Yale Daily News, February 12, 1988

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The many faces of Elvis

MacManus returns with a collection of disguises

Ted Friedman

Declan Patrick Aloyisius MacManus is trying to mess with our minds again. Having passed himself off at various times as Elvis Costello, Howard (or is it Henry?) Coward, Napoleon Dynamite, and, most fittingly, The Impostor, he's finally figured out how to up the ante. Elvis, in his role as head of Demon Records, has created in Out of our Idiot perhaps the first fictional sampler album, a collection of cuts from "Various Artists" who all happen to be, or at least include, the same person.

It's a inspired concept. a clever way to unify a hodge-podge of B-sides, non-album singles, and other stuff lying around the studio, but it works better on paper than vinyl. Napoleon Dynamite made his debut in the credit of Blood and Chocolate, Elvis' last album of all-new material. He showed up at some of the subsequent tour dates, and was a guest VJ (alternating with Mr. Costello) on MTV. Dynamite was a shadowy magician, alternating between enigmatic film-noirisms and Las Vegas shtick.

Mirroring the movie-obsession of his recent work, Elvis seems to be striving for a Peter Sellers-like cast of Elvises. But because the differences in characters aren't clear in the songs themselves, he creates only reflections of himself.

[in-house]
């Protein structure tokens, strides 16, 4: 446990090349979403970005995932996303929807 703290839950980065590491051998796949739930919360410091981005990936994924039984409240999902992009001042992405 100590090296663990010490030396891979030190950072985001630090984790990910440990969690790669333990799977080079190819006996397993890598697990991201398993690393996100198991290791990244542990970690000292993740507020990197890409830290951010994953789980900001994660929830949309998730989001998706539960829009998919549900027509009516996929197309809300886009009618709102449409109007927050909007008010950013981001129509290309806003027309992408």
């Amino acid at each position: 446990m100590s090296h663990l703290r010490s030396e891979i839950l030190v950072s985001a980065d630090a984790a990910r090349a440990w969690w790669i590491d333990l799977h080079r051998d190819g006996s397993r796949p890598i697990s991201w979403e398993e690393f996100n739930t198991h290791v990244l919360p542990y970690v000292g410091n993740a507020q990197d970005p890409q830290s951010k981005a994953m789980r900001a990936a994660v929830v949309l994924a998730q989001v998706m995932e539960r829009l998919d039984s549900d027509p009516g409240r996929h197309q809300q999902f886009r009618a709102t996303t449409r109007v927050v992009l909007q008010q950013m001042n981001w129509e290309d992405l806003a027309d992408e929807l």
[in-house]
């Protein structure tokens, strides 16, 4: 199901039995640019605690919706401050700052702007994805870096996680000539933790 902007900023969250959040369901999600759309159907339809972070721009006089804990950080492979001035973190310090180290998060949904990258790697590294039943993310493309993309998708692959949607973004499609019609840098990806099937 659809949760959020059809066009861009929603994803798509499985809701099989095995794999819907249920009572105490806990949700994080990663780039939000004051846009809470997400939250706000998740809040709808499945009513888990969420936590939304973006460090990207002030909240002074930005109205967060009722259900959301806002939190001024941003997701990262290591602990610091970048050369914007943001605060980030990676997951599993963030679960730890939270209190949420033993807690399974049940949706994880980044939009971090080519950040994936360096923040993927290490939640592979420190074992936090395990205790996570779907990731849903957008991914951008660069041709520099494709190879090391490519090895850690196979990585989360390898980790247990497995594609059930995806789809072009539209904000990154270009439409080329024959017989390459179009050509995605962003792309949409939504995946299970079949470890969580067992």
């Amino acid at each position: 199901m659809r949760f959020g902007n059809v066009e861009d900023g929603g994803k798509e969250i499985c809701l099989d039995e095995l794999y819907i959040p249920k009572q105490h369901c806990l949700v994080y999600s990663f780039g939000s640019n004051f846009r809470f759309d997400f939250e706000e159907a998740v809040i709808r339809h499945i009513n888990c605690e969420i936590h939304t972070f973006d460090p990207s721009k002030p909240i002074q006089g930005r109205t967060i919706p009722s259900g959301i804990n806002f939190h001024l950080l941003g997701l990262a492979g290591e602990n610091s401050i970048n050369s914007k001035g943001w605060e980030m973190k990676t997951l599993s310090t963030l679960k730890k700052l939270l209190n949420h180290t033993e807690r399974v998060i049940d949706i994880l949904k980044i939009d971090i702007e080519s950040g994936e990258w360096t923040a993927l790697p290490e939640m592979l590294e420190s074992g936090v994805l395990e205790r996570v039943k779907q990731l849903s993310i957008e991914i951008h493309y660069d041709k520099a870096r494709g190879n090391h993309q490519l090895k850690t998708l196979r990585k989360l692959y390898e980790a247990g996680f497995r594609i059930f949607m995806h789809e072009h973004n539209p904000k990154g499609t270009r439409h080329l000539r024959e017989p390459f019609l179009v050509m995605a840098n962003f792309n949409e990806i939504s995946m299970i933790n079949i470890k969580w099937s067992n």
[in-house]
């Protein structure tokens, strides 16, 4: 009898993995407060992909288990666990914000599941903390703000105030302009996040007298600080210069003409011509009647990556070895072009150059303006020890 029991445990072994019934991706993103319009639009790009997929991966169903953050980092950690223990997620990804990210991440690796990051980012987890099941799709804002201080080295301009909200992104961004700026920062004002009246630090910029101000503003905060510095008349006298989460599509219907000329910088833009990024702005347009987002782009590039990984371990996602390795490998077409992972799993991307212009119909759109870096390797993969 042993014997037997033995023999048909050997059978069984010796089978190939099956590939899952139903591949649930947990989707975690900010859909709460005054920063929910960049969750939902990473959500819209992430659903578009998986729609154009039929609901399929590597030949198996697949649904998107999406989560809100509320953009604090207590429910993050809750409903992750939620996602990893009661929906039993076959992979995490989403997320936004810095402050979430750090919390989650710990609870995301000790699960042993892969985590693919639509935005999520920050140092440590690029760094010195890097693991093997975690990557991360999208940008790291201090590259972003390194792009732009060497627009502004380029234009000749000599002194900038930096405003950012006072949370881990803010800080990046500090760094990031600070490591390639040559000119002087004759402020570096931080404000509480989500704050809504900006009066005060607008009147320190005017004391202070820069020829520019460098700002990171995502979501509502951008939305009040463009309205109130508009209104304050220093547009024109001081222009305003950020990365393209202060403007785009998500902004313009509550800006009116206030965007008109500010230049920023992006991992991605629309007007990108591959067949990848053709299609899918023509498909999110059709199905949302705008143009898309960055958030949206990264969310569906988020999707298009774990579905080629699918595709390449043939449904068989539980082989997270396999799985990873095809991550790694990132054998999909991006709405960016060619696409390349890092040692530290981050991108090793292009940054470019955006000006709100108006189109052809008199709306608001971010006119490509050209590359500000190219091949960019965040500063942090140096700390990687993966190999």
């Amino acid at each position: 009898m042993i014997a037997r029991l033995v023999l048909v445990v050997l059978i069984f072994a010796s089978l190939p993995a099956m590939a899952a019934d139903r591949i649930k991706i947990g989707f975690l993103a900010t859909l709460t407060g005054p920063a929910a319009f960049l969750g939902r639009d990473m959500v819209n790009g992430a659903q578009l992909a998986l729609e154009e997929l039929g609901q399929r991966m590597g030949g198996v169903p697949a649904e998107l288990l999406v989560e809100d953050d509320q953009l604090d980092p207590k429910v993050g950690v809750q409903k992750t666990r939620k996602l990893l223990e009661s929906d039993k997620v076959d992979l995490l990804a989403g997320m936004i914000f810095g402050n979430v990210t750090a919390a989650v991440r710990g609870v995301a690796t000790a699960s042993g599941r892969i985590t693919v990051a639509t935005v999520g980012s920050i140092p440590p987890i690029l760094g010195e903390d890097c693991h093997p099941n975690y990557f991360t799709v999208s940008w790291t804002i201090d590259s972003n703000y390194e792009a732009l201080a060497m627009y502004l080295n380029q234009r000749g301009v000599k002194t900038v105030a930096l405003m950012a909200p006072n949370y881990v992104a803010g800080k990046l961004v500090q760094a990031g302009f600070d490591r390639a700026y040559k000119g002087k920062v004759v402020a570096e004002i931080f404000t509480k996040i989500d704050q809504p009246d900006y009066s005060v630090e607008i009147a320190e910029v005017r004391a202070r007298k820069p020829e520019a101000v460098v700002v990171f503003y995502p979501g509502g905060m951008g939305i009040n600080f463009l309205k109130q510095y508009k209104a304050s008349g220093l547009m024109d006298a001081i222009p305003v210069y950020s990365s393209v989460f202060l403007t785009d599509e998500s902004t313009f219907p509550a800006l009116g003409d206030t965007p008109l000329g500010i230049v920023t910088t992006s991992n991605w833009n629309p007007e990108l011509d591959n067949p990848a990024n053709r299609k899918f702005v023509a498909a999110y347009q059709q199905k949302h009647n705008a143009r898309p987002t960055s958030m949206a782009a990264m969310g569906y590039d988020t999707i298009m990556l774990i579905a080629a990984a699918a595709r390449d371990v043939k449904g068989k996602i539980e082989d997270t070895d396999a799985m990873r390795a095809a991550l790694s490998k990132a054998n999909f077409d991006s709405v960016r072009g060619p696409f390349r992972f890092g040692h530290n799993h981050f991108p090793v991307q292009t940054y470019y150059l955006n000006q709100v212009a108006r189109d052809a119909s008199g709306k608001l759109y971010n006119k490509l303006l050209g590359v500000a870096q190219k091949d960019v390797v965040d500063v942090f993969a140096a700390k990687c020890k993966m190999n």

Regardless of who's supposed to be in charge, Elvis remains a songwriting god. The best new stuff is the cuts with the Confederates. Like the songs on King of America. they sound like Blood on the Tracks-era Dylan would've if he'd gotten himself a real band. The new, stripped-down and re-written "Twilight Version" of "America Without Tears" is "Tangled Up in Blue" on a bigger budget. "Shoes Without Heels" is an elegant cry of rejection. all bitterness with no bile. That side of Elvis is more than taken care of on songs like the one that follows, the super-charged "Baby's Got a Brand-New Hairdo," in which he "wonder[s] what's left inside."

In the tradition of "My Funny Valentine" (from Taking Liberties, an earlier closet-clearing), Elvis does straight covers everyone from Burt Bacharach to Yoko Ono. as well as stealing from "Guys and Dolls" on "Heathen Town."

I think Elvis himself recognizes that all this role playing, no matter how sophisticated, can become just another rut. Elvis has always had a tendency to milk his cows till they sour — Almost Blue and Goodbye Cruel World were the dead ends he had to hit before popping up reinvigorated with a new musical direction. Now. Elvis has taken it upon himself to reinvigorate Paul McCartney. Press to Play seemed conclusive evidence that cutest and richest Beatle was planning on sitting on his ass for the rest of his days. but on the B-side to his latest single he promises to "kick up a fuss again," as he asks to "give me a hand / till I'm back on my feet." Mixing Elvis's cinemascopic imagery and structure with a "Penny Lane"-ish melody, "Back on My Feet" is pretty convincing, and encouraging for fans of both partners. The two are supposedly working on an album together now. Perhaps a good dose of pop from Paul can knock Elvis out of his role-games, and get him back to making music.


Yale Daily News, After Hours, February 12, 1988

Ted Friedman reviews Out Of Our Idiot.


1988-02-12 Yale Daily News After Hours page 05 clipping 01.jpg

1988-02-12 Yale Daily News After Hours page 05.jpg
Page scan.


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